EL DORADO COUNTY (CBS13) — The three women charged in 13-year-old Max Benson’s death appeared in court Wednesday.

All of the defendants entered not guilty pleas. Max, who had autism, died last year after being physically restrained at Guiding Hands School.

Former Guiding Hands Executive Director Cindy Keller, Principal Staranne Myers, and teacher Kimberly Wohlwend.

Former Guiding Hands Executive Director Cindy Keller, Principal Staranne Myers, and teacher Kimberly Wohlwend are all charged with involuntary manslaughter. The judge ordered they cannot teach or work with children.

The corporation that owned the Guiding Hands School is also facing a manslaughter charge.

Guiding Hands is now closed, but the owners and former employees now face what could be a lengthy battle in court.

READ: Family, Friends Seeking Justice 1 Year After Death Of 13-Year-Old With Autism

As the three defendants walked into court Wednesday, all looked away from the media, ignoring questions and cameras.

Max’s parents and family walked out of the courthouse holding hands. It’s been a year since they lost their son. The family declined to speak but referred CBS13 to their family attorney, Seth Goldstein. He says the way Max died is more common than you would think, going as far as to say it’s becoming an “epidemic” in schools.

Teacher Kimberly Wohlwend was identified as the person who restrained Max last year. Up until this week, she was still teaching at another local school.

The state Department of Education determined nearly a year ago that the restraints used prior to Max’s death violated state law. But Wohlwend, who is now charged with involuntary manslaughter, is still credentialed by a different state agency and has been legally allowed to continue teaching special education.

Wohlwend’s special education and elementary teaching credentials do not expire for more than a year, and the California Commission on Teacher Credentialing shows no record of action against her.

READ: Candlelight Vigil Being Held Sunday For Max Benson

The agency says they cannot automatically revoke a teacher’s credentials without an investigation unless the teacher is convicted of certain crimes, is a sex offender, or found to be insane by a court. They say it’s up to the school districts to keep credentialed teachers out of the classroom based on behavior that is under investigation.

As of Wednesday, Wohlwend is still employed as a special education teacher in the Pollock Pines School District. In court, Wohlwend’s attorney said she stopped teaching at Sierra Ridge Middle School two days ago.

The middle school released a statement saying, in part, that they can’t comment on an employee facing criminal charges, but said student safety is their primary concern.

CBS13 asked the Pollock Pines superintendent and the school board about their hiring practices and how they background check teachers but did not hear back in time for publication Wednesday.

The teacher credentialing commission cannot confirm or deny whether it is investigating Wohlwend until the investigation is complete.

Comments (3)
  1. alohacjm says:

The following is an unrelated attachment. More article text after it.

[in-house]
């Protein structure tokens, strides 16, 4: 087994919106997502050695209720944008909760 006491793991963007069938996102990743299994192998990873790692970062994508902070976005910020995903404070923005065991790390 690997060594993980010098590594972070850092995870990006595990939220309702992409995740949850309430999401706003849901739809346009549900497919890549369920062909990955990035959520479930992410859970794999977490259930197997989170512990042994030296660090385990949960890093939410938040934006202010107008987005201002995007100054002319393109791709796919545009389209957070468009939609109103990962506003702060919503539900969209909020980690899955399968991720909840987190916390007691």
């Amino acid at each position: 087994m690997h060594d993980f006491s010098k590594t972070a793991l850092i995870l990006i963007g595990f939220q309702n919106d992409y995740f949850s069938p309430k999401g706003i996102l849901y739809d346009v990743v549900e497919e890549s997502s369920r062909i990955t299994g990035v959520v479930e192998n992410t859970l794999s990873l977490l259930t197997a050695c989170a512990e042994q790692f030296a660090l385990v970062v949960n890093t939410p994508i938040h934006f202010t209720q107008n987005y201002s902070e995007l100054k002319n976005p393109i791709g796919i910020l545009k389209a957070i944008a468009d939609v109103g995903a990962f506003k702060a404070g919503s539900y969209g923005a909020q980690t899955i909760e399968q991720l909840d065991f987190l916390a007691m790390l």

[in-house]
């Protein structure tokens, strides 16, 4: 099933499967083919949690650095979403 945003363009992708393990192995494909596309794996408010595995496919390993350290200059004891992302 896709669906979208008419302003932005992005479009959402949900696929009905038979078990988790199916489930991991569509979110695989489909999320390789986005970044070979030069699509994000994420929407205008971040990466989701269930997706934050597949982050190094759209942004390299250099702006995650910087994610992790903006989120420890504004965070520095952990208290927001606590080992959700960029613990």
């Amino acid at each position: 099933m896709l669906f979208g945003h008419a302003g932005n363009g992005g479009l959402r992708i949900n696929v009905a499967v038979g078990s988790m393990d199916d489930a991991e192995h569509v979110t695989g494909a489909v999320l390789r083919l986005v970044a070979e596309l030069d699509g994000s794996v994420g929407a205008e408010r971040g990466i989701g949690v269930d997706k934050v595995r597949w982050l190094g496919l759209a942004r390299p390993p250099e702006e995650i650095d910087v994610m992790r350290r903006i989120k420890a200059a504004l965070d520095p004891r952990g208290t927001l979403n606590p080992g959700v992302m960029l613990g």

Show a picture of Max as he looked at 13. The picture released is meant to draw pity for a little boy. Max was not little last year and that might show why some restraint was needed. The law changed on the maneuver used in January, 2019 which was two months after it was used at Guiding Hands. I’m not saying it was justified but it was not illegal last November and Max didn’t look like this picture. He was very overweight and that would be much harder to handle in an autistic behavior situation.

  2. Dee Den says:

    Alohacjm, your response is vile. You are ignorant. There was nothing reasonable about what these adults did to this 13 year old child. It wasn’t a “maneuver”. Anyone who deals with these situations and has training knows not to do this. Your ridiculous attempt at justifying the horrible way Max was treated is disgusting. Trying to shame a dead child for his weight and make excuses for these people is outrageous. These 3 held him down for 1 hour and 45 minutes in a prone position. They would not let him get up even when he asked. He peed on himself and vomited. They continued to hold him down in a prone position. They took him down to the ground and did this as a ridiculous over response to a spitting incident. They didn’t call for paramedics for a half an hour after he lost conciousness.

  3. Dave Altier says:

    The Internet Archive shows that this Guiding Hands School in California was an Applied Behavior Analysis (ABA) institution. Positive Behavioral Supports is the version of ABA that’s not supposed to punish. Remember. Never believe what at ABAer claims is true. Always judge them by their actions.

    They said, “”A full-time Board Certified Behavior Analyst (BCBA) collaborates with teachers to develop positive behavioral supports. Our school uses both group classroom and individual reward systems for learning appropriate social behaviors. All staff are trained in positive behavioral techniques to ensure consistent behavior within all school environments and among staff. School-wide behavioral expectations promote student success in our academic environment.”


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